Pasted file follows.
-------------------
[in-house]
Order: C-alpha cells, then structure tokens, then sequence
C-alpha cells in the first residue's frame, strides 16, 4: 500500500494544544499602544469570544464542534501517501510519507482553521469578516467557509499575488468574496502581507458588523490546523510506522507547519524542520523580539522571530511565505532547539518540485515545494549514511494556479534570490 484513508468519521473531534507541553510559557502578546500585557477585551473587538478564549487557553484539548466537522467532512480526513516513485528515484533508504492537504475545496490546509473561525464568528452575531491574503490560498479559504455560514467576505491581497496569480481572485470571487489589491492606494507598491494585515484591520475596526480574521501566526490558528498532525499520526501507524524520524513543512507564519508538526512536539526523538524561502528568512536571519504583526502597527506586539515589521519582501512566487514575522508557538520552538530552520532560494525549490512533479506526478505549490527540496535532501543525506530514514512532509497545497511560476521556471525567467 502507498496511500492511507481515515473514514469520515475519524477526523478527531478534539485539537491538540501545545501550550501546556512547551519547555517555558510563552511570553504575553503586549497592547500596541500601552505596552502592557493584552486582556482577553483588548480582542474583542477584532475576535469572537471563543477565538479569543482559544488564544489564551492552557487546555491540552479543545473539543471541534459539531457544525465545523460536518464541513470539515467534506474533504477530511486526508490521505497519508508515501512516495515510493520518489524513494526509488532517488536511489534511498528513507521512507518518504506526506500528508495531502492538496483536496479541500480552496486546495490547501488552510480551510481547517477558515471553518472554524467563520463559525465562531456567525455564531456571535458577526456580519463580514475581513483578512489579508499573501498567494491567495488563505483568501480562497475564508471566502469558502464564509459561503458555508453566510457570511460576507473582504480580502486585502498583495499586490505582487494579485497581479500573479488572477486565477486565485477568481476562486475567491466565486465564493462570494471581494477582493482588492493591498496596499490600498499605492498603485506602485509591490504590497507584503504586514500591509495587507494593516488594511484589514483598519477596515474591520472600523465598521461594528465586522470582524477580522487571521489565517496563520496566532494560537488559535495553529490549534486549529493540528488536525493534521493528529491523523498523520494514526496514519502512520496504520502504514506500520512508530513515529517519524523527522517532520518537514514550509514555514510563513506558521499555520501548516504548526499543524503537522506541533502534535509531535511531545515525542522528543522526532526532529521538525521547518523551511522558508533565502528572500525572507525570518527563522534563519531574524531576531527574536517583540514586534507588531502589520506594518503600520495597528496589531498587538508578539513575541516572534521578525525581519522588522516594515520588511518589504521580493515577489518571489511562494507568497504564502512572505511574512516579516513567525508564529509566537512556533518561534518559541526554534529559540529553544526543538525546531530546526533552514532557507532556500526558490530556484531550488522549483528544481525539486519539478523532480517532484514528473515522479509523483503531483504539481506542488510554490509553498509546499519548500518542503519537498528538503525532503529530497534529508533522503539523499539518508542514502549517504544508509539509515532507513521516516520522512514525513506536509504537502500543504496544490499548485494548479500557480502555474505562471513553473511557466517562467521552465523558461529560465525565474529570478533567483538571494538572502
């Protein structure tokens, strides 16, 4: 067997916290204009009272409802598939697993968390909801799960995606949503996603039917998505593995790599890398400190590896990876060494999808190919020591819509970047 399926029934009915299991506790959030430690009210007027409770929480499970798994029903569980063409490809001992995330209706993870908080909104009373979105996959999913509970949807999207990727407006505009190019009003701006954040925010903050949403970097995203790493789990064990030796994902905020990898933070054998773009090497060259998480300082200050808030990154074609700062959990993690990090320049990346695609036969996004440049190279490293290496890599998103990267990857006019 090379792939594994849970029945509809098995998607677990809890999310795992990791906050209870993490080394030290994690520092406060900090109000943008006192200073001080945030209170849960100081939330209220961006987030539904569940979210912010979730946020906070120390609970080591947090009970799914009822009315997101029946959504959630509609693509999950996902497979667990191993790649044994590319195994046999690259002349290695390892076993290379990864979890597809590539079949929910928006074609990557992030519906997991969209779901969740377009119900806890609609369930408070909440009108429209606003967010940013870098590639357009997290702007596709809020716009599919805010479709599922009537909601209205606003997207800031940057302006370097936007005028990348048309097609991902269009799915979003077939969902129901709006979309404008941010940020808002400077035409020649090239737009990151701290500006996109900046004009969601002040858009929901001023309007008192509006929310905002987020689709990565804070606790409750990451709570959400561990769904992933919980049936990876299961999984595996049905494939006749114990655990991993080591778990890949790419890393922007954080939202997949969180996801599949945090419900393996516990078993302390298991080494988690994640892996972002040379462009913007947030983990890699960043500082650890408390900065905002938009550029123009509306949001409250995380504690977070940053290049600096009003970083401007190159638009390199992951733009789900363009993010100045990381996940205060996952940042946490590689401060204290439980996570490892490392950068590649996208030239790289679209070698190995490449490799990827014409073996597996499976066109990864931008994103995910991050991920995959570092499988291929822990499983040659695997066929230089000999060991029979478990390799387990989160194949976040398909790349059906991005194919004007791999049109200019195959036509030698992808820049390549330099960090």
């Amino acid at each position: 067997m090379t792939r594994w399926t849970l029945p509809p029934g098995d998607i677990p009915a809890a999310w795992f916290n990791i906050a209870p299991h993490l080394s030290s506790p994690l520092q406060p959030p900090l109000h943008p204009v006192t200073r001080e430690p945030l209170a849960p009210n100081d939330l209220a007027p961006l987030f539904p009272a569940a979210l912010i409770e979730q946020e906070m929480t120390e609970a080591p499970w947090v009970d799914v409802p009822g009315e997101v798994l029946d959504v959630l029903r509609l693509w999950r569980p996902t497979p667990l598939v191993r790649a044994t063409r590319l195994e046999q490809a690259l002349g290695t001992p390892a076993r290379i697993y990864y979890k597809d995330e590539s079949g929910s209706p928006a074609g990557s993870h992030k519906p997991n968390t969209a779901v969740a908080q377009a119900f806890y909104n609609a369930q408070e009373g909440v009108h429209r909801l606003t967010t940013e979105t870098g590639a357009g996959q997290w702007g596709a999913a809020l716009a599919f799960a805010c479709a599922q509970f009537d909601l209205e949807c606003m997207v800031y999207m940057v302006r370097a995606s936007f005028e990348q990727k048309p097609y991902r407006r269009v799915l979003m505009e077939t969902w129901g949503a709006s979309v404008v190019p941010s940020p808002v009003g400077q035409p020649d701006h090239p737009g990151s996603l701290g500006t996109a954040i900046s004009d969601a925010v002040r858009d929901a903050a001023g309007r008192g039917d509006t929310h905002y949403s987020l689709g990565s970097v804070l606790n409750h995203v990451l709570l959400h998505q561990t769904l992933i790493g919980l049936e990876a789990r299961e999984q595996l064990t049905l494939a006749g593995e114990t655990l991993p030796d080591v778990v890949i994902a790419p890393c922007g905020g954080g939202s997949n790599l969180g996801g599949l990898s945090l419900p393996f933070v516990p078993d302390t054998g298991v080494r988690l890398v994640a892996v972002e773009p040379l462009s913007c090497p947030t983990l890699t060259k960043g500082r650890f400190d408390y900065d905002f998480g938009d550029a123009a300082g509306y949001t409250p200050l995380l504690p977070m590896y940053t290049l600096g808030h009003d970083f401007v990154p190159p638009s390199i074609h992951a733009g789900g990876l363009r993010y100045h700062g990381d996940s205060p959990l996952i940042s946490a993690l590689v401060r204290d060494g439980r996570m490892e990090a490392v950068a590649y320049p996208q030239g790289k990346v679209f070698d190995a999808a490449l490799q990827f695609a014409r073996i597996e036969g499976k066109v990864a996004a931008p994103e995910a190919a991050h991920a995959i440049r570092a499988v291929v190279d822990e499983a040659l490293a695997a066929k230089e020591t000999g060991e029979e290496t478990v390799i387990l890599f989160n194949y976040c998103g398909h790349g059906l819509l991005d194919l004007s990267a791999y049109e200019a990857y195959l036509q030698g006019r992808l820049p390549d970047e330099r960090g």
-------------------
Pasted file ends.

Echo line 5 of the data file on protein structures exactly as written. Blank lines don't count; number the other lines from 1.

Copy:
């Amino acid at each position: 067997m090379t792939r594994w399926t849970l029945p509809p029934g098995d998607i677990p009915a809890a999310w795992f916290n990791i906050a209870p299991h993490l080394s030290s506790p994690l520092q406060p959030p900090l109000h943008p204009v006192t200073r001080e430690p945030l209170a849960p009210n100081d939330l209220a007027p961006l987030f539904p009272a569940a979210l912010i409770e979730q946020e906070m929480t120390e609970a080591p499970w947090v009970d799914v409802p009822g009315e997101v798994l029946d959504v959630l029903r509609l693509w999950r569980p996902t497979p667990l598939v191993r790649a044994t063409r590319l195994e046999q490809a690259l002349g290695t001992p390892a076993r290379i697993y990864y979890k597809d995330e590539s079949g929910s209706p928006a074609g990557s993870h992030k519906p997991n968390t969209a779901v969740a908080q377009a119900f806890y909104n609609a369930q408070e009373g909440v009108h429209r909801l606003t967010t940013e979105t870098g590639a357009g996959q997290w702007g596709a999913a809020l716009a599919f799960a805010c479709a599922q509970f009537d909601l209205e949807c606003m997207v800031y999207m940057v302006r370097a995606s936007f005028e990348q990727k048309p097609y991902r407006r269009v799915l979003m505009e077939t969902w129901g949503a709006s979309v404008v190019p941010s940020p808002v009003g400077q035409p020649d701006h090239p737009g990151s996603l701290g500006t996109a954040i900046s004009d969601a925010v002040r858009d929901a903050a001023g309007r008192g039917d509006t929310h905002y949403s987020l689709g990565s970097v804070l606790n409750h995203v990451l709570l959400h998505q561990t769904l992933i790493g919980l049936e990876a789990r299961e999984q595996l064990t049905l494939a006749g593995e114990t655990l991993p030796d080591v778990v890949i994902a790419p890393c922007g905020g954080g939202s997949n790599l969180g996801g599949l990898s945090l419900p393996f933070v516990p078993d302390t054998g298991v080494r988690l890398v994640a892996v972002e773009p040379l462009s913007c090497p947030t983990l890699t060259k960043g500082r650890f400190d408390y900065d905002f998480g938009d550029a123009a300082g509306y949001t409250p200050l995380l504690p977070m590896y940053t290049l600096g808030h009003d970083f401007v990154p190159p638009s390199i074609h992951a733009g789900g990876l363009r993010y100045h700062g990381d996940s205060p959990l996952i940042s946490a993690l590689v401060r204290d060494g439980r996570m490892e990090a490392v950068a590649y320049p996208q030239g790289k990346v679209f070698d190995a999808a490449l490799q990827f695609a014409r073996i597996e036969g499976k066109v990864a996004a931008p994103e995910a190919a991050h991920a995959i440049r570092a499988v291929v190279d822990e499983a040659l490293a695997a066929k230089e020591t000999g060991e029979e290496t478990v390799i387990l890599f989160n194949y976040c998103g398909h790349g059906l819509l991005d194919l004007s990267a791999y049109e200019a990857y195959l036509q030698g006019r992808l820049p390549d970047e330099r960090g």